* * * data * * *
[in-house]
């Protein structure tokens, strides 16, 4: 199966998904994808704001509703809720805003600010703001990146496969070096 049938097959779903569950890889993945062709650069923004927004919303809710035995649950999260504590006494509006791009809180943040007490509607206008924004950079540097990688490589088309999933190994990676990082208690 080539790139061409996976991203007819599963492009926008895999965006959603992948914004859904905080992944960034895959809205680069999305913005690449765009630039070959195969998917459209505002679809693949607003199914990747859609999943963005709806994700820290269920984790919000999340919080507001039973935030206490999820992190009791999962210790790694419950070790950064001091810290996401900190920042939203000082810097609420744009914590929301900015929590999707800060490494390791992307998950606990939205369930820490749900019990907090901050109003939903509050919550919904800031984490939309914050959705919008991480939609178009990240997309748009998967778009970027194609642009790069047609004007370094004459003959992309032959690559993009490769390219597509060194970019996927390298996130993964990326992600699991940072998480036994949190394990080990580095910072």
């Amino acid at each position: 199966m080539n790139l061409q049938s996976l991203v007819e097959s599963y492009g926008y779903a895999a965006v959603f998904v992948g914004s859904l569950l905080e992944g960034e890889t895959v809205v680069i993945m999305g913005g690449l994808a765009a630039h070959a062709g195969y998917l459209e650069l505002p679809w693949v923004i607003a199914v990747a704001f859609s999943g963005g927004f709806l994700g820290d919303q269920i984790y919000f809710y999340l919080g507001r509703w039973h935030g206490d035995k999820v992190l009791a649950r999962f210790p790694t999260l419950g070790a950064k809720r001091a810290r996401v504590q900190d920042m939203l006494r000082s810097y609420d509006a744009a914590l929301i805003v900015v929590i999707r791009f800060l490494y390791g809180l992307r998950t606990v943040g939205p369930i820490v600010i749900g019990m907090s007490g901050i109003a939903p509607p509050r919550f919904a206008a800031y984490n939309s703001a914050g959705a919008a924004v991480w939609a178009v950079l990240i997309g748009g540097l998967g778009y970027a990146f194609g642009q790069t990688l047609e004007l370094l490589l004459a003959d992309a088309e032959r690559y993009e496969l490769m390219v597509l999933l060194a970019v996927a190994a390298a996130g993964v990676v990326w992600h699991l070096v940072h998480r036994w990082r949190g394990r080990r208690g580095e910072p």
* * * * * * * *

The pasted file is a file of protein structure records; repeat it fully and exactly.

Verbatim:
[in-house]
């Protein structure tokens, strides 16, 4: 199966998904994808704001509703809720805003600010703001990146496969070096 049938097959779903569950890889993945062709650069923004927004919303809710035995649950999260504590006494509006791009809180943040007490509607206008924004950079540097990688490589088309999933190994990676990082208690 080539790139061409996976991203007819599963492009926008895999965006959603992948914004859904905080992944960034895959809205680069999305913005690449765009630039070959195969998917459209505002679809693949607003199914990747859609999943963005709806994700820290269920984790919000999340919080507001039973935030206490999820992190009791999962210790790694419950070790950064001091810290996401900190920042939203000082810097609420744009914590929301900015929590999707800060490494390791992307998950606990939205369930820490749900019990907090901050109003939903509050919550919904800031984490939309914050959705919008991480939609178009990240997309748009998967778009970027194609642009790069047609004007370094004459003959992309032959690559993009490769390219597509060194970019996927390298996130993964990326992600699991940072998480036994949190394990080990580095910072």
């Amino acid at each position: 199966m080539n790139l061409q049938s996976l991203v007819e097959s599963y492009g926008y779903a895999a965006v959603f998904v992948g914004s859904l569950l905080e992944g960034e890889t895959v809205v680069i993945m999305g913005g690449l994808a765009a630039h070959a062709g195969y998917l459209e650069l505002p679809w693949v923004i607003a199914v990747a704001f859609s999943g963005g927004f709806l994700g820290d919303q269920i984790y919000f809710y999340l919080g507001r509703w039973h935030g206490d035995k999820v992190l009791a649950r999962f210790p790694t999260l419950g070790a950064k809720r001091a810290r996401v504590q900190d920042m939203l006494r000082s810097y609420d509006a744009a914590l929301i805003v900015v929590i999707r791009f800060l490494y390791g809180l992307r998950t606990v943040g939205p369930i820490v600010i749900g019990m907090s007490g901050i109003a939903p509607p509050r919550f919904a206008a800031y984490n939309s703001a914050g959705a919008a924004v991480w939609a178009v950079l990240i997309g748009g540097l998967g778009y970027a990146f194609g642009q790069t990688l047609e004007l370094l490589l004459a003959d992309a088309e032959r690559y993009e496969l490769m390219v597509l999933l060194a970019v996927a190994a390298a996130g993964v990676v990326w992600h699991l070096v940072h998480r036994w990082r949190g394990r080990r208690g580095e910072p």